Looking for Volunteers

So, the earlier poll (coupled with a mirror version on The Action Thriller Renaissance on Facebook) was pretty definitive.  The votes are for the volunteer Advance Review Copy Reader List.  So, since the first draft of #1 is past half-finished, as of now, I am putting out the call for volunteers who would like to receive ARCs of the Brannigan’s Bastards series.

The signup comes with a caveat: continued receipt of ARCs is contingent on an Amazon review during the first week of release.  A link to said review can be sent to the Contact form here on the blog, or by PM on Facebook.  I’ve got to put that in there just to be sure that there is a purpose to this list, and I’m not just giving stuff away for free.

Also, the list will only include the first 25-30 people who sign up.  I’ve got to cut it off there.  It’s possible that you might still sign up before I yank the form (since I can’t just sit here and watch it), but if you’re number 31 or higher, my apologies.

Sign up here.

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The Barrabas Run

Part of my “creative process” (damn, I hate that term) often involves reading in the genre I’m going to be working in.  Call it “setting the tone.”  I’ve had a few standbys for the shooter genre, ranging from Larry Correia’s and Mike Kupari’s Dead Six series, to Jack Murphy’s Deckard series, to Jack Silkstone’s PRIMAL series, among others.  Brad Taylor’s Pike Logan series has been pretty good (though I’m way behind on that one), along with Dalton Fury’s Kolt Raynor series.  I’ve also gone with some of the older books, such as Forsyth’s The Dogs of War, which I reviewed last week.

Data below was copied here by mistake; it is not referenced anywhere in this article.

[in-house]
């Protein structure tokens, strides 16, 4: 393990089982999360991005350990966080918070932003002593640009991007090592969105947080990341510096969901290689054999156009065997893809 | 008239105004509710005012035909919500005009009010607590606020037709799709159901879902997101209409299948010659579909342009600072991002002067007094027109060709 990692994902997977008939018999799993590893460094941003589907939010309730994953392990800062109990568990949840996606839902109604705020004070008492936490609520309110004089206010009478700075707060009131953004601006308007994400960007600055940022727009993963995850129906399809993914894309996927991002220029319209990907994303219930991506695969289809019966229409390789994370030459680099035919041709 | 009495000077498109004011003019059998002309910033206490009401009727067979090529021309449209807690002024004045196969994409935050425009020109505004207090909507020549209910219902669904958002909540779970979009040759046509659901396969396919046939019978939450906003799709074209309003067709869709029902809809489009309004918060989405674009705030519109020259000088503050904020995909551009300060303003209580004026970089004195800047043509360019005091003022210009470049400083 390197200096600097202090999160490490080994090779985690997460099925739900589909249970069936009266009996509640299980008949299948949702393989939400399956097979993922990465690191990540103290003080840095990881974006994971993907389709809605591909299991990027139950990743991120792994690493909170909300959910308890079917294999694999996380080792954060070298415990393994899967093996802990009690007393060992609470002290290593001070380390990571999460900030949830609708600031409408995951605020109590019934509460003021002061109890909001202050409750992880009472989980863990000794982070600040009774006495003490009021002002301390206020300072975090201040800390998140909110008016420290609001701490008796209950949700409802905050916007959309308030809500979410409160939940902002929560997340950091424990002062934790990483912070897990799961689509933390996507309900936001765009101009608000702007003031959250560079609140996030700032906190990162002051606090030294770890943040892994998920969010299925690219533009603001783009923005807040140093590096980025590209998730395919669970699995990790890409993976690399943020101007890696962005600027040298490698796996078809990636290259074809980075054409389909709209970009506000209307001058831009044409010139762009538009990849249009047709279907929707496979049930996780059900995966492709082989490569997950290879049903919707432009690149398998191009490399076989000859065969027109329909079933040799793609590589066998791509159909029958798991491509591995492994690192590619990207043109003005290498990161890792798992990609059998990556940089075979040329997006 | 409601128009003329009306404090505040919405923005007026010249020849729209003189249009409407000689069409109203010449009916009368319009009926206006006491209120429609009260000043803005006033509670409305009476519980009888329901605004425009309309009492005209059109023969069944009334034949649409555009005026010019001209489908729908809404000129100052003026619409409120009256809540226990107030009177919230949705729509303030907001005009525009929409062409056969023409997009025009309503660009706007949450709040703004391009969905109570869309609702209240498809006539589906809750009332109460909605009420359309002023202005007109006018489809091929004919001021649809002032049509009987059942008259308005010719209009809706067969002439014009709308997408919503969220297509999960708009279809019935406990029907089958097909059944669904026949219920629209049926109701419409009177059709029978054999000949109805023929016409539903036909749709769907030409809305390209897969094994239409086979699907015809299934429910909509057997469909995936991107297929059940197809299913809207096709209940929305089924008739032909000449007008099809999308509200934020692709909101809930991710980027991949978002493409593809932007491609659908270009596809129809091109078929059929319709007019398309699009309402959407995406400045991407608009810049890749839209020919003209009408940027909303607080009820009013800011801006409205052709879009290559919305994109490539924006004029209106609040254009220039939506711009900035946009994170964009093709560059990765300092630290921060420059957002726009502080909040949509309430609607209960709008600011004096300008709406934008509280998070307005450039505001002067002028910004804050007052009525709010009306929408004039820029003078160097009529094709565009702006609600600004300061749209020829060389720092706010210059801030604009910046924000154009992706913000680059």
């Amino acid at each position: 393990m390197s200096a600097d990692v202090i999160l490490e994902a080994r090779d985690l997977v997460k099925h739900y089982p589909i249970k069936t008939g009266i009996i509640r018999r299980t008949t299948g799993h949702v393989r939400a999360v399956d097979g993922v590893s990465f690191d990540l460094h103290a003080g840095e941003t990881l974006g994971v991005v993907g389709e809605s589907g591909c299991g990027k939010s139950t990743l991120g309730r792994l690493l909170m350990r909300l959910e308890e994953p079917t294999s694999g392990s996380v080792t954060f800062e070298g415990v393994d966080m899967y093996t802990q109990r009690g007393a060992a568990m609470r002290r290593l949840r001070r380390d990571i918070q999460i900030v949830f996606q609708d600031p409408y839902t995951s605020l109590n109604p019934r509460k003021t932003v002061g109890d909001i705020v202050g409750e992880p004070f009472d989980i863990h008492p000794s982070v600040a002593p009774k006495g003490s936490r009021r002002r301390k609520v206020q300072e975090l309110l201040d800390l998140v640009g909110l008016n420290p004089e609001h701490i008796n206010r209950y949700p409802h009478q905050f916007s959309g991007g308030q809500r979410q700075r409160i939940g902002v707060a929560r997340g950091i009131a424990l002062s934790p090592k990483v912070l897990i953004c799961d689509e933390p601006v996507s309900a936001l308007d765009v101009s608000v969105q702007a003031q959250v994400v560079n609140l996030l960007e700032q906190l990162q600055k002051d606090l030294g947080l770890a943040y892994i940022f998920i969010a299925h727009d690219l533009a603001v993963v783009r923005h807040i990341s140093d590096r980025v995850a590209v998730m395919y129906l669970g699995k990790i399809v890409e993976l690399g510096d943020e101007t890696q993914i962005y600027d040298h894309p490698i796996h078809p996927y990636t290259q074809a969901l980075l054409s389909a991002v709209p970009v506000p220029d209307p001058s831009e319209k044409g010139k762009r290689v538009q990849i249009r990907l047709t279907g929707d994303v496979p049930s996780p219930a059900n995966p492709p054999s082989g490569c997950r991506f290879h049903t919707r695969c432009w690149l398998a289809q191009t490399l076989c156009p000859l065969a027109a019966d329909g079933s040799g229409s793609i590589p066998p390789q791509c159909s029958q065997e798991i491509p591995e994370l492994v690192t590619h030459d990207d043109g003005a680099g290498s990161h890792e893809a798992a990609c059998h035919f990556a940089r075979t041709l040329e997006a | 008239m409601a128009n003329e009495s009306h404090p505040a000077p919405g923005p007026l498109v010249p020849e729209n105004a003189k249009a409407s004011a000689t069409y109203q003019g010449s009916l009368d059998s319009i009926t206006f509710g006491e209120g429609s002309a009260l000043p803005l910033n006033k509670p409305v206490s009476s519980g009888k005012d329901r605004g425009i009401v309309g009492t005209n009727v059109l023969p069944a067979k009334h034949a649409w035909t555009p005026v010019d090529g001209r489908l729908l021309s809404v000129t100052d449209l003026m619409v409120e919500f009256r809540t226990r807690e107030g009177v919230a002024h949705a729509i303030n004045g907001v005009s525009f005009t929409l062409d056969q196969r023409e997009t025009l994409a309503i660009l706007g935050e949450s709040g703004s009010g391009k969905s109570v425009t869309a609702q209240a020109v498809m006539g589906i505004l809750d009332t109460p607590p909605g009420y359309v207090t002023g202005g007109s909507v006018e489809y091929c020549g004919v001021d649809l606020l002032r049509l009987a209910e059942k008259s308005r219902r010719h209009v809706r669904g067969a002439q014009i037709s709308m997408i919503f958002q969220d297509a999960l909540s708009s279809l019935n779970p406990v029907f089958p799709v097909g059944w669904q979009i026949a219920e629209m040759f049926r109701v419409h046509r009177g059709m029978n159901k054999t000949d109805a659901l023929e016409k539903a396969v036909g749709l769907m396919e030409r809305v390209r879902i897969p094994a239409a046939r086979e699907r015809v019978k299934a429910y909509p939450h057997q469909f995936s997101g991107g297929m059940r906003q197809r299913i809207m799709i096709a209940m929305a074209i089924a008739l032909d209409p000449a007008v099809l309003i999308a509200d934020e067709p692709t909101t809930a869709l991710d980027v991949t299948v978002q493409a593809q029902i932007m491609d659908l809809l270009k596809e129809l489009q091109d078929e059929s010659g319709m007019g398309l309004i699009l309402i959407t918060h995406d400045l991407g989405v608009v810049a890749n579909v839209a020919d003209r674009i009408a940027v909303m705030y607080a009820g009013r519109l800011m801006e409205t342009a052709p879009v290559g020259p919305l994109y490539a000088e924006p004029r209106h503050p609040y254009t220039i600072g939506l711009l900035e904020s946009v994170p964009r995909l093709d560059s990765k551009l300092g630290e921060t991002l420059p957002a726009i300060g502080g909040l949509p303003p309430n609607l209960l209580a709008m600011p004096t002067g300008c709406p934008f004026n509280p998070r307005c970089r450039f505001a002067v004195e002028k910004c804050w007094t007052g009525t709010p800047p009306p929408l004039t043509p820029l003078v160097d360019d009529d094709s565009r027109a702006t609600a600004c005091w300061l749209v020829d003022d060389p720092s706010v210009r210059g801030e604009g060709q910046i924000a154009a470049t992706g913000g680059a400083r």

Part of the inspiration for the upcoming Brannigan’s Bastards has been the old Pinnacle/Gold Eagle Action-Adventure series, such as The Executioner, Phoenix Force, Able Team, and Stony Man.  But a larger part, among those old pulp shoot-em-ups, has been the Soldiers of Barrabas, or SOBs. Continue reading “The Barrabas Run”

Frederick Forsyth’s “The Dogs of War”

Somehow, I went 36 years without reading this book.  That has now been rectified.

I did see the 1980 movie, with Christopher Walken (very young and not quite as wooden and weird as he is now) some years ago.  It follows the book for the most part, though it adds a few things.

One of the elements that the movie adds is that it makes The Dogs of War an action-adventure.  Which, while there is both, the book really isn’t.  The actual coup, “The Big Killing,” as Part Three is appropriately titled, doesn’t start until Page 335.  There are scattered bits of violence elsewhere, but that’s not really what the book is about.

You see, the book is a manual for the preparation and execution a mercenary-led coup in a Third World country, in the 1960s. Continue reading “Frederick Forsyth’s “The Dogs of War””

Welcome To The Action Thriller Renaissance

As some of you may remember, a few days ago I talked a little about a new plan, both for my writing and for marketing my writing.  Part of that plan was creating first a Facebook Group, later to possibly expand to other outlets, in which we could build a community of action adventure/thriller enthusiasts.  Because as much as I looked for one, that wasn’t specifically tied to a particular author or series, I couldn’t find one (with the possible exception of MackBolan.com, which isn’t so much a forum as a guide).